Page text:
Rugby’s congested calendar seldom pauses for breath but as summer turns to autumn, England’s top male clubs have at least finally enjoyed some time for reflection. After the pandemic forced two seasons to rather run into one with an abrupt, abridged off-season last autumn, an expanded Gallagher Premiership now returns after a more conventional summer break in encouraging fettle with fans back en masse for the first time in 18 months.
For while it has been a British and Irish Lions summer of hand-wringing and hand-waving about the perilous state of the game, the Premiership produced a season of exceptional quality last time around. Perhaps freed by a temporary pause on relegation that remains in place, clubs were able to give greater opportunities to young players and explore more adventurous, avant-garde and attacking territory in the highest-scoring Premiership season yet.
“The semi-final and the final were two of the greatest games I have ever seen, full stop,” said Tabai Matson, the affable ex-Bath coach newly arrived at Harlequins to head the defending champions’ coaching team. “The antithesis was seven weeks later when we saw the Test series between South Africa and the British and Irish Lions.”
Matson takes on an unenviable job, a painter asked to touch up the roof of the Sistine Chapel after Harlequins’ glorious renaissance. He steps in to the top coaching office at the Stoop challenged with repeating the trick after a season where Harlequins caught lightning in a bottle as they dazzled and danced their way to only the second Premiership title in the club’s history.
The New Zealander is keen not to curb Quins’ expressive style that so caught the eye, though recognising the challenge of repetition.
“I was really impressed that they were really clear on their identity and they wanted to succeed and that is exciting,” Matson said ahead of the new season.
“It is tough to make any type of change, humans don’t like change especially when you have had success – but the Premiership is tough. If we don’t move we will get run over.”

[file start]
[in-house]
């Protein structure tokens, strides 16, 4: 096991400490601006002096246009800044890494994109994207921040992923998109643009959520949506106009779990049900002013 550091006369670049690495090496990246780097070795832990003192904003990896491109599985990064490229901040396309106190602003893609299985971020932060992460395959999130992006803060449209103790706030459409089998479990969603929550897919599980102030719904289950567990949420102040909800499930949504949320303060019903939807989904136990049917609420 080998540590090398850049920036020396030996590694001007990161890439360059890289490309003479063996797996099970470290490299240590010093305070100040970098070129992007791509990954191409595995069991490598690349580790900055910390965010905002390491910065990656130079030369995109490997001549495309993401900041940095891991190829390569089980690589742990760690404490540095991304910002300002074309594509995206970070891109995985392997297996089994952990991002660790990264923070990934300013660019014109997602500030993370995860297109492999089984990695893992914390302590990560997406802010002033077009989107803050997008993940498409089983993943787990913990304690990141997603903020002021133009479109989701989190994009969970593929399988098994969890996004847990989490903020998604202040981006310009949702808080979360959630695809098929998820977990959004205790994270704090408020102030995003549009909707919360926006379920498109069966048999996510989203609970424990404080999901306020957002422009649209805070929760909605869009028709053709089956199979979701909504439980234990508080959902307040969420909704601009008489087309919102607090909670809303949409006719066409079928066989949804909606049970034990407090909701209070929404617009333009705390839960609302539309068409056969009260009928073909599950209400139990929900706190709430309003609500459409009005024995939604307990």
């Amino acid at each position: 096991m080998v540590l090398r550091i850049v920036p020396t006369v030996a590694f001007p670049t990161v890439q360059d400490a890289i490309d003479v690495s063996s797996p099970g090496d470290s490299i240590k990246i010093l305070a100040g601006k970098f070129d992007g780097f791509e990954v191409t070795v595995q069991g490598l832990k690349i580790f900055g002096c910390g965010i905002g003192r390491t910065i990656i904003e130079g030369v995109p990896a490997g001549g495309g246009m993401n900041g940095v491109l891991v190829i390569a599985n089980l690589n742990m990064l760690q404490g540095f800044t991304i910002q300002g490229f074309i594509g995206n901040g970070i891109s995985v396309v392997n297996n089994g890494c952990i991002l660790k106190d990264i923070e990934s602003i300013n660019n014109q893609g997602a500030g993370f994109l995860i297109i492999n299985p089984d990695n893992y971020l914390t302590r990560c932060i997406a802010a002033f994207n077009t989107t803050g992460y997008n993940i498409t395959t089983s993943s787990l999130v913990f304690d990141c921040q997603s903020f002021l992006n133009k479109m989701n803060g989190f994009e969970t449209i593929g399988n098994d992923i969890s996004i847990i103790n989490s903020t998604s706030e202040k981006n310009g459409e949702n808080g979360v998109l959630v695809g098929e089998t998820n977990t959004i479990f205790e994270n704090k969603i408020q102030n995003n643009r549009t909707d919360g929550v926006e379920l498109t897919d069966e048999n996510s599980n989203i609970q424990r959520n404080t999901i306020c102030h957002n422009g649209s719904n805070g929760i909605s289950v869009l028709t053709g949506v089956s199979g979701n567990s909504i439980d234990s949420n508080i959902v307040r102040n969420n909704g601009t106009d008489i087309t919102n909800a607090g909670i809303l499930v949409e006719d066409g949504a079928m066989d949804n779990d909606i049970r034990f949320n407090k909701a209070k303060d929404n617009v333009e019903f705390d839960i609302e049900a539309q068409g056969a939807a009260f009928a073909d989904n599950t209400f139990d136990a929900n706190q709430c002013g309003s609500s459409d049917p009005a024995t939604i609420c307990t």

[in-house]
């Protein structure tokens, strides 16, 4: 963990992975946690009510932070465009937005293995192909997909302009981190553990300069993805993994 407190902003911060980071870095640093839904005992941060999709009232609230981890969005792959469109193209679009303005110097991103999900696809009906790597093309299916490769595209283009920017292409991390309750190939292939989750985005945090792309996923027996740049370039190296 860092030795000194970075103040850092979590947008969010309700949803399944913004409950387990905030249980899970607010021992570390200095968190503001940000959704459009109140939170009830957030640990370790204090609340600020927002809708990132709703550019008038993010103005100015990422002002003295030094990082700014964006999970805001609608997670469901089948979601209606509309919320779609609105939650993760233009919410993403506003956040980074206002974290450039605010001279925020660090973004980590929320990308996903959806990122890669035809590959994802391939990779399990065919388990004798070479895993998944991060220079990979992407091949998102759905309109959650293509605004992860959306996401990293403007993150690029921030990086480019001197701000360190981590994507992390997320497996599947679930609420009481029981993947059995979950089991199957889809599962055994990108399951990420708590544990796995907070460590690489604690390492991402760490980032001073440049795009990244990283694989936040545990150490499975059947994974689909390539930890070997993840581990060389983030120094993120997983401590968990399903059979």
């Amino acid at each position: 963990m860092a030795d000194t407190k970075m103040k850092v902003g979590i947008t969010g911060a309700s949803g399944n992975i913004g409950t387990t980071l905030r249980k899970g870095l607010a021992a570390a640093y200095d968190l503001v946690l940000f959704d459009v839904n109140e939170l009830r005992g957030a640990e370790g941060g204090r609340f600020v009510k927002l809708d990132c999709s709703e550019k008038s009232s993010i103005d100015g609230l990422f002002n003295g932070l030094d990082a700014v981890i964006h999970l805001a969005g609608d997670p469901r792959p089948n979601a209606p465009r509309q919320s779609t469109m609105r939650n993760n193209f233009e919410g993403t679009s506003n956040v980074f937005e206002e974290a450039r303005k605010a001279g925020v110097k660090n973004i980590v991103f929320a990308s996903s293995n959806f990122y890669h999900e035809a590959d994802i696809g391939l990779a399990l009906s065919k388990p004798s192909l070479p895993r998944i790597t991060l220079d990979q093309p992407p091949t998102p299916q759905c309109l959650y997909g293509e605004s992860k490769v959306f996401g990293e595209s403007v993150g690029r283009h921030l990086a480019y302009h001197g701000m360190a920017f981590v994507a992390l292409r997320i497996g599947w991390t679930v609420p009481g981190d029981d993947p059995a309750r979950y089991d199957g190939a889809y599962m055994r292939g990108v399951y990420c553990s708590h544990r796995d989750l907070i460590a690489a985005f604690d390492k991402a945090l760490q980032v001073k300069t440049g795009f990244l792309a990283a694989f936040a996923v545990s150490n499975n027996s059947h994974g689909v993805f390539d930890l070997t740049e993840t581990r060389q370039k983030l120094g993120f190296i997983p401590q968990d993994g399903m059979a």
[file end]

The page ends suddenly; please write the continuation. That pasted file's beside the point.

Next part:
Few would be foolish enough to suggest that ring-fencing is desirable in the long-term but for now there are benefits. The continued pause of relegation means this will be an odd season – 13 teams begin with hopeful, wide eyes, necessitating a slight season extension but allowing one team a bye week each weekend.
In a league more competitive than ever, eyes are naturally drawn across London as Saracens return from their enforced year in the Championship with a point to prove. Boosted by a host of returning loanees, the squad still looks mightily strong on the surface, but perhaps lacks the obscene depth of the past. Director of rugby Mark McCall’s mood music carries an ominous, aggrieved tune.
Elsewhere, west may prove best with both Exeter and the Bristol Bears likely to contend once more. Barring an extraordinary collapse against Quins in the semi-final it could have been the Bears sashaying in the Twickenham sunshine on their way to the title. Do not bet against the most exciting team in the country completing their journey to a title for which Pat Lam’s side have seemed at times preordained.
As for Rob Baxter’s Exeter, the excellence of execution remains the key at Sandy Park for the beaten finalists. Such is the consistency and rounded nature of their game now that it would be a real surprise if they do not again figure in the play-offs, though there is discomfort in the silence amid growing questions around their nickname as Wasps look at a "ban on the wearing of novelty Native American headdresses”.
Sale’s spiny South Africa trunk is as an impressive academy continues to bear fruit under a head coach, Alex Sanderson, who will continue to build the sort of culture that he helped oversee at Saracens. Leicester will look to make similar strides under Steve Borthwick, though the Tigers’ evolution is perhaps still at a more formative stage. Ellis Genge has been appointed captain at Welford Road.
For as much as the league’s structure may see increased chances for youngsters, there are intriguing old-stagers, too. Danny Cipriani – who is working privately with Jonny Wilkinson – enters the perhaps the final stage of his career of curiosity at a talented, though thin, Bath, while Mike Brown leaves Harlequins for Newcastle after 16 years in southwest London.
Worcester are presumed to be among the weaker sides but have recruited cannily, Willi Heinz’s wiles at nine supplemented by a pair of Scottish Lions, with Duhan van der Merwe and Rory Sutherland bedding in at Sixways.
We will have to wait until October for the British and Irish Lions players to be sighted as they enjoy an extended break. When they return, they may do so with clubs able to implement slightly more relaxed Covid-19 protocols once 85 per cent of players and stuff have been vaccinated, a figure most clubs expect to achieve soon.
There are also law trials to be deciphered – two taken and tweaked from rugby league, with the 50:22 and goal-line drop-out ensuring the game will, at times, look slightly different. Perhaps of even greater significance to curb the influence of “latchers” – supporting players bound to a ball-carrier – by ensuring that there is not more than one and emphasising that that player must remain on their feet.
All law trials are now implemented with safety in mind as rugby faces continuing questions about player welfare alongside increasingly concerning research. As the new season begins on Friday night, with Bristol hosting Saracens, the topic will not be far from the mind, but if the Premiership reproduces its early summer form another fine season will be enjoyed.
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